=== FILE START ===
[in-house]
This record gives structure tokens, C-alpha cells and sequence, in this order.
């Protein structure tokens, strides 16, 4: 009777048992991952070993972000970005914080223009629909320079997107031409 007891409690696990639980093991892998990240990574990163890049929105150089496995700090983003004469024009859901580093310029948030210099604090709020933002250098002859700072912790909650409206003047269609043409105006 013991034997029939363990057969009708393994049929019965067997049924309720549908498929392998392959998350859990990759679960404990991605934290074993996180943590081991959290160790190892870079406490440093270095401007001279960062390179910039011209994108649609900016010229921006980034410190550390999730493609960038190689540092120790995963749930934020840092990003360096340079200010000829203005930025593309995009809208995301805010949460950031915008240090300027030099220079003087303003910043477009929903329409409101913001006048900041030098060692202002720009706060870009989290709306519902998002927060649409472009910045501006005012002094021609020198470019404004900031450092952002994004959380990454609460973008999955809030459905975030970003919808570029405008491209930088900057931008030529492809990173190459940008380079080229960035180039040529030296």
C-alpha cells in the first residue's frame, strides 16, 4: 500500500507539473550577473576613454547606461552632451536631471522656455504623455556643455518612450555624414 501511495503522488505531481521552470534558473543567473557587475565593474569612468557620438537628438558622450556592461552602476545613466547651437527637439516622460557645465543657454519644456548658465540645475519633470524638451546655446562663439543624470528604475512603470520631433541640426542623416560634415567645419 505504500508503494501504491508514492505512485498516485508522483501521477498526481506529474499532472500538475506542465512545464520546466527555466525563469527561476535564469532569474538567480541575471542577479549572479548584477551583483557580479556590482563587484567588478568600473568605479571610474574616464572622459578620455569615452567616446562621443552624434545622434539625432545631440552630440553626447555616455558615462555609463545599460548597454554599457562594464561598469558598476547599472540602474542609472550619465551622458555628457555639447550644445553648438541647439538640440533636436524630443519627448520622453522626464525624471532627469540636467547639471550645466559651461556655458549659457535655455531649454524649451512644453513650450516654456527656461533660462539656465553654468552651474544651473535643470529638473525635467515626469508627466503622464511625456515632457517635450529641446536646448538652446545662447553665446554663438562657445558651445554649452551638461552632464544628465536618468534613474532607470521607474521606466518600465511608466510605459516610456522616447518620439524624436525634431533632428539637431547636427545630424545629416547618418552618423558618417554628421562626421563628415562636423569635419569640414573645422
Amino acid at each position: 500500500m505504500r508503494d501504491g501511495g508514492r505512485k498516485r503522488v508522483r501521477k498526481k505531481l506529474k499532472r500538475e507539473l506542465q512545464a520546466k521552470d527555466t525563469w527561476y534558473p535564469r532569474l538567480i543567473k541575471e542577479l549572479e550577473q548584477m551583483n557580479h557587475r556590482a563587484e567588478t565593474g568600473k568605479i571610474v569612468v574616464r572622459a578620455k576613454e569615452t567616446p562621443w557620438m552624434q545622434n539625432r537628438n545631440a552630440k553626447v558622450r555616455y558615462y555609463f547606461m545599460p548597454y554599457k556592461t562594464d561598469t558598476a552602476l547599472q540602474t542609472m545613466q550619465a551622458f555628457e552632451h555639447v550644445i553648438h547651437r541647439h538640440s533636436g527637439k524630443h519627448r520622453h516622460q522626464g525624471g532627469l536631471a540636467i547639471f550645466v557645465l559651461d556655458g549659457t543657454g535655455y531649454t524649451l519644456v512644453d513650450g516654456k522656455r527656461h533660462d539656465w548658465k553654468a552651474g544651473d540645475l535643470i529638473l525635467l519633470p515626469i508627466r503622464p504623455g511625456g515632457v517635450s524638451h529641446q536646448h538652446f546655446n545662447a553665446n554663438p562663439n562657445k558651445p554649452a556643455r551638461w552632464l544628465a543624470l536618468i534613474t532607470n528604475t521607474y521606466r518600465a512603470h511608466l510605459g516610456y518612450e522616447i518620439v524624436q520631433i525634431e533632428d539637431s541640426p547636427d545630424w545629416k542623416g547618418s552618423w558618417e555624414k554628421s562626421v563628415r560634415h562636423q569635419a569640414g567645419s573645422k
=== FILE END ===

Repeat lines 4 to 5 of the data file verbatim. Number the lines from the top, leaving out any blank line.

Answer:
C-alpha cells in the first residue's frame, strides 16, 4: 500500500507539473550577473576613454547606461552632451536631471522656455504623455556643455518612450555624414 501511495503522488505531481521552470534558473543567473557587475565593474569612468557620438537628438558622450556592461552602476545613466547651437527637439516622460557645465543657454519644456548658465540645475519633470524638451546655446562663439543624470528604475512603470520631433541640426542623416560634415567645419 505504500508503494501504491508514492505512485498516485508522483501521477498526481506529474499532472500538475506542465512545464520546466527555466525563469527561476535564469532569474538567480541575471542577479549572479548584477551583483557580479556590482563587484567588478568600473568605479571610474574616464572622459578620455569615452567616446562621443552624434545622434539625432545631440552630440553626447555616455558615462555609463545599460548597454554599457562594464561598469558598476547599472540602474542609472550619465551622458555628457555639447550644445553648438541647439538640440533636436524630443519627448520622453522626464525624471532627469540636467547639471550645466559651461556655458549659457535655455531649454524649451512644453513650450516654456527656461533660462539656465553654468552651474544651473535643470529638473525635467515626469508627466503622464511625456515632457517635450529641446536646448538652446545662447553665446554663438562657445558651445554649452551638461552632464544628465536618468534613474532607470521607474521606466518600465511608466510605459516610456522616447518620439524624436525634431533632428539637431547636427545630424545629416547618418552618423558618417554628421562626421563628415562636423569635419569640414573645422
Amino acid at each position: 500500500m505504500r508503494d501504491g501511495g508514492r505512485k498516485r503522488v508522483r501521477k498526481k505531481l506529474k499532472r500538475e507539473l506542465q512545464a520546466k521552470d527555466t525563469w527561476y534558473p535564469r532569474l538567480i543567473k541575471e542577479l549572479e550577473q548584477m551583483n557580479h557587475r556590482a563587484e567588478t565593474g568600473k568605479i571610474v569612468v574616464r572622459a578620455k576613454e569615452t567616446p562621443w557620438m552624434q545622434n539625432r537628438n545631440a552630440k553626447v558622450r555616455y558615462y555609463f547606461m545599460p548597454y554599457k556592461t562594464d561598469t558598476a552602476l547599472q540602474t542609472m545613466q550619465a551622458f555628457e552632451h555639447v550644445i553648438h547651437r541647439h538640440s533636436g527637439k524630443h519627448r520622453h516622460q522626464g525624471g532627469l536631471a540636467i547639471f550645466v557645465l559651461d556655458g549659457t543657454g535655455y531649454t524649451l519644456v512644453d513650450g516654456k522656455r527656461h533660462d539656465w548658465k553654468a552651474g544651473d540645475l535643470i529638473l525635467l519633470p515626469i508627466r503622464p504623455g511625456g515632457v517635450s524638451h529641446q536646448h538652446f546655446n545662447a553665446n554663438p562663439n562657445k558651445p554649452a556643455r551638461w552632464l544628465a543624470l536618468i534613474t532607470n528604475t521607474y521606466r518600465a512603470h511608466l510605459g516610456y518612450e522616447i518620439v524624436q520631433i525634431e533632428d539637431s541640426p547636427d545630424w545629416k542623416g547618418s552618423w558618417e555624414k554628421s562626421v563628415r560634415h562636423q569635419a569640414g567645419s573645422k